Earth moves at Esperance

Dorothy HendersonCountryman
The earth shook for Neridup farmer Colin de Grussa last Friday.
Camera IconThe earth shook for Neridup farmer Colin de Grussa last Friday. Credit: Danella Bevis

Homes and nerves rattled in the Esperance region last Friday afternoon, when residents were affected by tremors that radiated from Norseman, resulting from an earthquake which shook the region.

According to the Geoscience Australia report, the seismic activity was recorded on July 8 at 5.40pm and occurred east of Norseman, 16km underground.

The magnitude 5.6 quake was registered by seismic stations all over Australia, including the Pilbara Seismic Array, and stations at Cobar in NSW and Quilpie in Queensland.

Although there were no reports of damage in the region, people going about their evening routines were concerned and jolted by the quake, which lasted long enough for them to be well aware of the earth moving beneath their feet.

At Neridup, Colin de Grussa and his family were sitting in their living room when the impact of the quake was felt.

Furniture shook violently, including the couch they were sitting on, cupboards rattled and glass in windows moved.

“When we went outside, we could hear the rumbling disappearing,” Mr de Grussa said.

He said no damage was visible in the wake of the quake.

Farmers in Jerdacuttup, Hopetoun and Merivale said they felt the tremors.

At Jerdacuttup, Natalie Mollett was cooking at 5.45pm.

“I thought the old dog was rubbing his back on the kitchen door and maybe the washing machine was on spin cycle but I couldn't remember putting a load on,” she said.

“The kids were on the couch and said it was very funny with the wall rocking and shaking and the couch bouncing around.”

Esperance residents reported glass moving in cupboards, and some described the experience as frightening, and a reminder of the strength of nature.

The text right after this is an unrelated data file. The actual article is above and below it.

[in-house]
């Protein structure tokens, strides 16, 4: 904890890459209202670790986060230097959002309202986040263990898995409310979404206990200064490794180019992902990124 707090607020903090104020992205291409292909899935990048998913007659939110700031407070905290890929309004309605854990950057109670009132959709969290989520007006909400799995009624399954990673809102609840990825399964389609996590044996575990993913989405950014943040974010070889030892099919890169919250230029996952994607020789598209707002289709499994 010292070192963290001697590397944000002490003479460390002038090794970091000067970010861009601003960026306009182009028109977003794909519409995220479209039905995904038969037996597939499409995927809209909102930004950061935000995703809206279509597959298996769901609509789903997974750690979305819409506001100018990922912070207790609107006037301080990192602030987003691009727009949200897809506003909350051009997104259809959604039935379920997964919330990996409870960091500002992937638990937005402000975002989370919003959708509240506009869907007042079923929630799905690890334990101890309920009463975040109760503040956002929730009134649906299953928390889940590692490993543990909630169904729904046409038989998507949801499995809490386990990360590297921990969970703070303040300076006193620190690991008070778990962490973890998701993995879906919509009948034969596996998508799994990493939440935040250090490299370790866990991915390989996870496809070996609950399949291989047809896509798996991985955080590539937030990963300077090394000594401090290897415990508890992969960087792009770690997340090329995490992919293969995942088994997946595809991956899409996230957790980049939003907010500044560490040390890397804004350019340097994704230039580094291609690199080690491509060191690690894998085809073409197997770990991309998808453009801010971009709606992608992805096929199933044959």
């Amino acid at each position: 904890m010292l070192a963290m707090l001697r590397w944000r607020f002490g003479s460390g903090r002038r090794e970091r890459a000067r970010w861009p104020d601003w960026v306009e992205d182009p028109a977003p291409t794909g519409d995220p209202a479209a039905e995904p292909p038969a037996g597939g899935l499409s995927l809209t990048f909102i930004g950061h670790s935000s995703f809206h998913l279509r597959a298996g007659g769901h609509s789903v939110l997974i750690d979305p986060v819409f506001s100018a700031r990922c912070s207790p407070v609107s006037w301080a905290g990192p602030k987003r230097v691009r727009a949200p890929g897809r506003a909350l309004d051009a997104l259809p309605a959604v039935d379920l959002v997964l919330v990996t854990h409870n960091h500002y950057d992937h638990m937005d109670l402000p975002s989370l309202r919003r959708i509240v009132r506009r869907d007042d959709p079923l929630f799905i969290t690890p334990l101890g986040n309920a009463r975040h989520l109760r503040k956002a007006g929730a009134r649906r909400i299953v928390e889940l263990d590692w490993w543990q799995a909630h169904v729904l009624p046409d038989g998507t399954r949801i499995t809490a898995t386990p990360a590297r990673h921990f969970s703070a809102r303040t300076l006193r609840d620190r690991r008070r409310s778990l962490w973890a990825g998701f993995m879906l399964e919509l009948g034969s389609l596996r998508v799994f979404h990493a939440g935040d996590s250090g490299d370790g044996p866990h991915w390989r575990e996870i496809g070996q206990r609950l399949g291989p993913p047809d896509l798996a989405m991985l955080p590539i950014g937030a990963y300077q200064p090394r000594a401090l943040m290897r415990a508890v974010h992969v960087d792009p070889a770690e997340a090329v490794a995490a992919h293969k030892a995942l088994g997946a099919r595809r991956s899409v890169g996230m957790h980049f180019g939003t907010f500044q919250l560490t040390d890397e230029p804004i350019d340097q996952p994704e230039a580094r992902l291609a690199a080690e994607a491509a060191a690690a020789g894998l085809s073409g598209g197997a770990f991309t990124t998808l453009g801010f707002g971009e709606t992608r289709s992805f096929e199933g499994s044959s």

Yvette Mansted said she had a custom-made wine rack with slide-on sections for glasses.

“The cabinet shook so much during the quake that the crystal glasses were hitting each other,” she said.

“I thought they were going to break or slide out and smash.”

Mrs Mansted knew what had caused the earth to shake, having lived through WA’s most damaging quake.

“My parents had a conditional purchase farm in York when I was 11 years old and we used to go up from Gidgegannup to work on it; we had a little old caravan we all used to stay in,” she said.

“We were in the caravan when the Meckering earthquake occurred in October 1968.

“It was so frightening.

“We thought someone had connected up to the caravan and was trying to tow it away but Dad said the rumbling noise was an earthquake.

“Our dog was so frightened.

“As soon as I felt the house shaking and heard the noise here I knew exactly what was happening.”

The Meckering quake measured 6.9 on the Richter scale. It literally rocked the State, destroying the small town and damaging buildings as far away as Perth.

Naomi Christensen said she was in the bathroom on Friday when the earth moved and the house shook.

“It was rattling so hard I was scared the bathroom mirror was going to fall off and smash on to the tiles,” she said.

“The feeling was so strange — less a shaking, and more an undulating of the floorboards.

“It seemed to last forever and was definitely the scariest one yet.

“I'm amazed nothing fell off the walls or shelves. It really was intense.

“I knew immediately it was bigger than the others but wasn’t at all convinced the epicentre was as far away as Norseman until I looked it up.

“Because it lasted so long I had plenty of time to post to a community page on Facebook.

“As someone who lives alone I can’t tell you how comforting it is to engage with others on social media while it is occurring.”

Margie Thomas-Close said that “the sensation was exactly like trying to walk on solid ground after being at sea”.

Cheryl Bradley initially thought that her eyes were playing tricks on her.

“I was shopping in a large supermarket and cursed the fact I was still having trouble with my eyes, as I had been all day, thinking the labels were jumping up and down ... which, of course, they were ... I didn’t even realise it was an earthquake,” she said.

Lee Rawlinson said she thought the rumbling was her husband manoeuvring cars around in the driveway and that she did not feel anything.

Her partner said that their shed doors “fairly rattled” for a while after the initial tremor and a friend said the water in their fish tank was “sloshing around.”

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